Social Security Scams
Common Social Security Scams to Watch Out For
When receiving Social Security Disability (SSD) or Social Security Insurance (SSI) benefits in Florida, it is vital that you be aware of the nature and form of common Social Security scams proliferating the marketplace.
Whenever your name, address, and other personally identifying information are subject to open scrutiny by nefarious parties through participation in a government benefits program, you are likely to receive, on any given, day a misleading solicitation.
The key to understanding that an email, letter, or phone-call received is knowing in advance what the indicators of fraud with regard to Social Security benefits are.
This Article is intended to educate you as to some of the features to look for in a fraudulent communication or solicitation apparently sent by the Social Security Administration, the US Government generally, or the State of Florida.
How Common Are Social Security Scams?
According to the Consumer Finance Protection Bureau (CFPB), Social Security scams now outnumber all other types of consumer scams.
Given that 69.1 million people in the United States receive SSD or SSI benefits, the pool, for scammers, of potential targets is enormous.
Too enormous to resist, in fact.
This is particularly true given the fact that the majority of those receiving Social Security benefits are elderly and, thus, less likely to be sophisticated with regard to the use of protective email, internet, and banking security protocols.
The odds of a scammer finding a susceptible and even accidentally willing victim among the class of Social Security beneficiaries in the US are, thus, higher than as regards other potential classes of victim, whose members may be younger and more electronically savvy.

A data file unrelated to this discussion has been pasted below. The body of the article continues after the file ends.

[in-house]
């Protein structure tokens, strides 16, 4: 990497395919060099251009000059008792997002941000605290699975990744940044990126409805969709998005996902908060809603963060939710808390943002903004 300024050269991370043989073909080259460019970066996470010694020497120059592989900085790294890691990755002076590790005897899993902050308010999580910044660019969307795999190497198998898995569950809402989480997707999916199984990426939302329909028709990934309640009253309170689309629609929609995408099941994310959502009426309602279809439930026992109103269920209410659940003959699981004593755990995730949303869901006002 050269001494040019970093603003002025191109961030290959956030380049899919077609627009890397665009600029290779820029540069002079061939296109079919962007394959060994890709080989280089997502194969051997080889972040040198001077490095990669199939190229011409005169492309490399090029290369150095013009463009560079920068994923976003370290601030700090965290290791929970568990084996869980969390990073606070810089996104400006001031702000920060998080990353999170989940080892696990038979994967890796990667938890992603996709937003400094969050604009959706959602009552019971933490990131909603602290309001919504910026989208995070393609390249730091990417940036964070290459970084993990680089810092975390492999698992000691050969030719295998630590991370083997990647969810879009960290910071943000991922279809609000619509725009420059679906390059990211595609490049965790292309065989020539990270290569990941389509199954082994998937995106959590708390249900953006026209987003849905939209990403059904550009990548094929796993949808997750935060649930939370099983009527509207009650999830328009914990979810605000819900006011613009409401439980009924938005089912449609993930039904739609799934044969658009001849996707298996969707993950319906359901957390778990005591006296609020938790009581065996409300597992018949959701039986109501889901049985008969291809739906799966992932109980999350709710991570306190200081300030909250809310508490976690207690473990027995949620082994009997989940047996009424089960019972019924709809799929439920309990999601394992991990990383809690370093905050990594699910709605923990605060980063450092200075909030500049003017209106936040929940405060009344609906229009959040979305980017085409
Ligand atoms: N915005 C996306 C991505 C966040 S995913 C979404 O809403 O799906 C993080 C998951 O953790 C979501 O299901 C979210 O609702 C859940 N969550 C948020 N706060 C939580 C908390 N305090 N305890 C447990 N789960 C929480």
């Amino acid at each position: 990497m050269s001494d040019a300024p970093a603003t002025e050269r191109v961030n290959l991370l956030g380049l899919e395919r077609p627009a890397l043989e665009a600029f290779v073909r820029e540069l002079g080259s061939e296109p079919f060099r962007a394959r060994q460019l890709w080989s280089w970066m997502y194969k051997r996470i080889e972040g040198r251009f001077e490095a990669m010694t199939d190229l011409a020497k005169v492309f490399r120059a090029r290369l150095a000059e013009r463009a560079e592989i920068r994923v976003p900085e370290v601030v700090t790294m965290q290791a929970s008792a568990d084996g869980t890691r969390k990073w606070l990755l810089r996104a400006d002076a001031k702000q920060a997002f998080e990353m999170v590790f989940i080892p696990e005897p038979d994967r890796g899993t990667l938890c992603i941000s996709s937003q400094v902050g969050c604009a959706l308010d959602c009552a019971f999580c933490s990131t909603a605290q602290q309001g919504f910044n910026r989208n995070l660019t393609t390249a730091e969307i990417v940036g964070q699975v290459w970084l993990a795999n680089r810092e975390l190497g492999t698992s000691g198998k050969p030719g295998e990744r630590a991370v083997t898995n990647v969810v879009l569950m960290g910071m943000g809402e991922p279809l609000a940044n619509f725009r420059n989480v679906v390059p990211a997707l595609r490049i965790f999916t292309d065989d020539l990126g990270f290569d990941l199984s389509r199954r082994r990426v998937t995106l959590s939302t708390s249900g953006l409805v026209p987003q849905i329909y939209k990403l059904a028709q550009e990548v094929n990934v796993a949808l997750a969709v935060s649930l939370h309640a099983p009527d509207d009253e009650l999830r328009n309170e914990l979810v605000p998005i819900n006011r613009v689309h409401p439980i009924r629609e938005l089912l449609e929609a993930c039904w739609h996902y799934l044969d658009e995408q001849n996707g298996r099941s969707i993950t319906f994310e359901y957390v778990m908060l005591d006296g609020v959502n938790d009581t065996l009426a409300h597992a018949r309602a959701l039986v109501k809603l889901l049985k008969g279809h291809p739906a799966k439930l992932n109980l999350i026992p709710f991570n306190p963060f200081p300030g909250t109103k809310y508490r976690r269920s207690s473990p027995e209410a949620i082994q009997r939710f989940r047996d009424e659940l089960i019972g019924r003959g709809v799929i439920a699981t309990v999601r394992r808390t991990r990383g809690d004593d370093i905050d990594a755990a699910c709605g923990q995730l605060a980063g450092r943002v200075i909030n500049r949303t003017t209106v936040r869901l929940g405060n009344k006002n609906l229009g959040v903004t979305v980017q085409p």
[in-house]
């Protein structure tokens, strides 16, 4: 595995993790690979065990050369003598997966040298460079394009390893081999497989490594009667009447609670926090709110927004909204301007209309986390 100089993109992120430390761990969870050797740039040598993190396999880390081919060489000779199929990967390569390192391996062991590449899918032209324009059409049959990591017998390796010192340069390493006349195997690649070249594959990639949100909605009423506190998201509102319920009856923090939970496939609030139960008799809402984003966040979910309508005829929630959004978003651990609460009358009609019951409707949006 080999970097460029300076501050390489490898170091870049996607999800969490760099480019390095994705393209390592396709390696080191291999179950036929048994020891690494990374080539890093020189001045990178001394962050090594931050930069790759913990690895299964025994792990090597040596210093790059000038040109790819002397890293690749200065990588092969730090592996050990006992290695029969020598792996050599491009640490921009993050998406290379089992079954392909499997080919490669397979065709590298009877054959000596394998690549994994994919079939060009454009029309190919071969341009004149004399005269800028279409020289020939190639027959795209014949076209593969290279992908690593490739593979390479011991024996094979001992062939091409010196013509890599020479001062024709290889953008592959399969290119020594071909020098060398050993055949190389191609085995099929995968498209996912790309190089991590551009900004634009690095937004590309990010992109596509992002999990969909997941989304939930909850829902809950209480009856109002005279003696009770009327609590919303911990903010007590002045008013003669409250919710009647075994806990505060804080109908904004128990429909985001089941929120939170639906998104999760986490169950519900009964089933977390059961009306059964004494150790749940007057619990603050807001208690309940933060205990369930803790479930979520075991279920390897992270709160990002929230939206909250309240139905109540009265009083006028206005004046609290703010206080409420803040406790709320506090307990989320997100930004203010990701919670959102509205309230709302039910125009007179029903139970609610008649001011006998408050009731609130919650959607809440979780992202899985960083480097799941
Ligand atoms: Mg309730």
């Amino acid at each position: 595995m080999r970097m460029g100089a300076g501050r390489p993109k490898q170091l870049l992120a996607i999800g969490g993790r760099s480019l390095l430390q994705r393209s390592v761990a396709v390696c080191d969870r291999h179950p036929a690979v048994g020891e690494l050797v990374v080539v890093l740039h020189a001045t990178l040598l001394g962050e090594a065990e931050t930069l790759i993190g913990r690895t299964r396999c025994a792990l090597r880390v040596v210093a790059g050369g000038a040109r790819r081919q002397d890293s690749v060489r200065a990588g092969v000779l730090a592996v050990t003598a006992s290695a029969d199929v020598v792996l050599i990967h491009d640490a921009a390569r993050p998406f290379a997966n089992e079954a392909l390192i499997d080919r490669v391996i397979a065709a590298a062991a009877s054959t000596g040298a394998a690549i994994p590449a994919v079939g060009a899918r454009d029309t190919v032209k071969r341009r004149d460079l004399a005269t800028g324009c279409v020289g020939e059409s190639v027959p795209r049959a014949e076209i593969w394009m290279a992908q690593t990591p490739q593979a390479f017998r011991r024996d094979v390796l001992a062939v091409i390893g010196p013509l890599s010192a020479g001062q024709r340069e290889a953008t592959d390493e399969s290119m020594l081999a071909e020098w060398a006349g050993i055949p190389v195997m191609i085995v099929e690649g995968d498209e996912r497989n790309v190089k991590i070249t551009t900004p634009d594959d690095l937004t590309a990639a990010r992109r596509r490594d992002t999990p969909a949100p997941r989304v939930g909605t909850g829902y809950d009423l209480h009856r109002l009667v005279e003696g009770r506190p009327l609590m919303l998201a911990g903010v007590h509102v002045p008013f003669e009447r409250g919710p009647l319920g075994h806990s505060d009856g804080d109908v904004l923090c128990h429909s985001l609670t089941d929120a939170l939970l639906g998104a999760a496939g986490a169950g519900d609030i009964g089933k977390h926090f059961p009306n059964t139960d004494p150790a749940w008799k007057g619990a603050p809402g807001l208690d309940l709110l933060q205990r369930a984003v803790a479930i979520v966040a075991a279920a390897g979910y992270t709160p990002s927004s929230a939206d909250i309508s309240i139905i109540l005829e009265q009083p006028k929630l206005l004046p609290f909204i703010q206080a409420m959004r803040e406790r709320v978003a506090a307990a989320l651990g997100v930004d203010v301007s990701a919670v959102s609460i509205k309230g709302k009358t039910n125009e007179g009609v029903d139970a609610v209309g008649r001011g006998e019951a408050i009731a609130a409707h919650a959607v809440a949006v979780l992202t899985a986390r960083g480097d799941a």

If you are receiving Social Security Disability or Social Security Insurance benefits in Florida, the odds are, given all of that, very good that you have received at least one scam solicitation since you’ve begun receiving your benefits.
The odds are good, in fact, that you’ve received more than one—or even one or two every week.
So what are the indicators that a communication that seems very “official” is, in fact, a scam?
Typical Indications That of Social Security Scams
These are some key things to watch out for in a communication if you are concerned that you might be the target of Social Security scams.
Threatens Arrest or Other Legal Action
Any telephone call or letter threatening you with arrest or legal action if you do not make a payment or provide personal information is a scam.
The SSA will never threaten to “suspend” your Social Security Number.
This is true not only with regard to Social Security benefits but even true with regard to commercial debts that you may actually owe.
Most states, including Florida, prohibit such collection methods by law. The Federal Fair Debt Collection Practices Act (FDCPA) not only prohibits such practices but provides a cause of action for you to take a collector employing such threats to Federal Court to sue them for damages and your Florida attorney’s fees.
Of course, a scam is a scam, and it’s difficult to nail such bad actors down. Often, the origin point for such phone calls and letters is outside of the United States entirely.
The best way for you to protect yourself is to hang up the phone, delete (and spam-flag) the email, and/or shred and discard the mailed letter you received.
Bad Grammar, Spelling Mistakes, Broken English
The Social Security Administration is pretty good at typing up letters without obvious spelling errors, typographical errors, and other such issues.
It also manages to convey communications properly utilizing the rules of grammar and does not typically drop articles, fail to conjugate verbs, or address letters with your initials only or your middle name.
Or any other variety of weird grammar or spelling mistake.
If you receive an email or letter chock full of grammar issues, spelling mistakes, odd name configurations, or other such glaring errors, it is not likely to have originated with the SSA.
Demands for Payment Using Wire Transfer, Gift Cards, or Other Unorthodox Methods
Likewise, if you receive any solicitation requesting that you make payment, first, to any third party other than the Social Security Administration or, second, via any strange method of payment, be wary of complying with the demand.
If the SSA requires payment from you, it will contact you via postal letter with specific instructions as to how to make that payment.
It does not utilize third party collectors or processers. It certainly does not request payment via wire transfer or using gift cards or other unorthodox (and untraceable) means of payment.